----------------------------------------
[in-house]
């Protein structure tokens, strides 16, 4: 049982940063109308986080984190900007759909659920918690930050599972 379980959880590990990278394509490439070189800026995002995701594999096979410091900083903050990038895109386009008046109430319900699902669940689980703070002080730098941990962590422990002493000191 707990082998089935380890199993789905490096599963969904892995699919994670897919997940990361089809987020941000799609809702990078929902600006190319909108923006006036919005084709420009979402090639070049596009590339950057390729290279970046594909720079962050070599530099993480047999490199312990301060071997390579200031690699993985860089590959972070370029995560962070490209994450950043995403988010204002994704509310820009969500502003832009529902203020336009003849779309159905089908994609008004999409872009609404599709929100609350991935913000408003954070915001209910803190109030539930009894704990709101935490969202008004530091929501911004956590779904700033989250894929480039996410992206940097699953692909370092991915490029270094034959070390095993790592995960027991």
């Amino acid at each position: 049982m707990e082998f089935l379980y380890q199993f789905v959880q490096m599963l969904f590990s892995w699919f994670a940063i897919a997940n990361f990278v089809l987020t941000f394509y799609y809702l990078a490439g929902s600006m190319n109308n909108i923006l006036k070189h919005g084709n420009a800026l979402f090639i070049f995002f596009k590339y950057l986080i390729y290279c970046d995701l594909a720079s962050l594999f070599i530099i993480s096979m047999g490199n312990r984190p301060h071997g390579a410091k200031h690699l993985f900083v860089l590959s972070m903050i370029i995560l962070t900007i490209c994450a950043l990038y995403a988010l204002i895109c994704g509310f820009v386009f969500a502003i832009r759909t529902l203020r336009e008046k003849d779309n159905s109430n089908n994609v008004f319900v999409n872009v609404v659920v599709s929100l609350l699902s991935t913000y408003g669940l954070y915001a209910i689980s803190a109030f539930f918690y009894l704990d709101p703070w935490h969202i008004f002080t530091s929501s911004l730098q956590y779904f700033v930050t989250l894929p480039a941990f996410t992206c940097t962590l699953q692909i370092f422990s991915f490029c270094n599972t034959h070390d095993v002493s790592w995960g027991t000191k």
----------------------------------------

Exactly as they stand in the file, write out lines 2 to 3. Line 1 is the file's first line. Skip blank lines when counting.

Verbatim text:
């Protein structure tokens, strides 16, 4: 049982940063109308986080984190900007759909659920918690930050599972 379980959880590990990278394509490439070189800026995002995701594999096979410091900083903050990038895109386009008046109430319900699902669940689980703070002080730098941990962590422990002493000191 707990082998089935380890199993789905490096599963969904892995699919994670897919997940990361089809987020941000799609809702990078929902600006190319909108923006006036919005084709420009979402090639070049596009590339950057390729290279970046594909720079962050070599530099993480047999490199312990301060071997390579200031690699993985860089590959972070370029995560962070490209994450950043995403988010204002994704509310820009969500502003832009529902203020336009003849779309159905089908994609008004999409872009609404599709929100609350991935913000408003954070915001209910803190109030539930009894704990709101935490969202008004530091929501911004956590779904700033989250894929480039996410992206940097699953692909370092991915490029270094034959070390095993790592995960027991």
């Amino acid at each position: 049982m707990e082998f089935l379980y380890q199993f789905v959880q490096m599963l969904f590990s892995w699919f994670a940063i897919a997940n990361f990278v089809l987020t941000f394509y799609y809702l990078a490439g929902s600006m190319n109308n909108i923006l006036k070189h919005g084709n420009a800026l979402f090639i070049f995002f596009k590339y950057l986080i390729y290279c970046d995701l594909a720079s962050l594999f070599i530099i993480s096979m047999g490199n312990r984190p301060h071997g390579a410091k200031h690699l993985f900083v860089l590959s972070m903050i370029i995560l962070t900007i490209c994450a950043l990038y995403a988010l204002i895109c994704g509310f820009v386009f969500a502003i832009r759909t529902l203020r336009e008046k003849d779309n159905s109430n089908n994609v008004f319900v999409n872009v609404v659920v599709s929100l609350l699902s991935t913000y408003g669940l954070y915001a209910i689980s803190a109030f539930f918690y009894l704990d709101p703070w935490h969202i008004f002080t530091s929501s911004l730098q956590y779904f700033v930050t989250l894929p480039a941990f996410t992206c940097t962590l699953q692909i370092f422990s991915f490029c270094n599972t034959h070390d095993v002493s790592w995960g027991t000191k």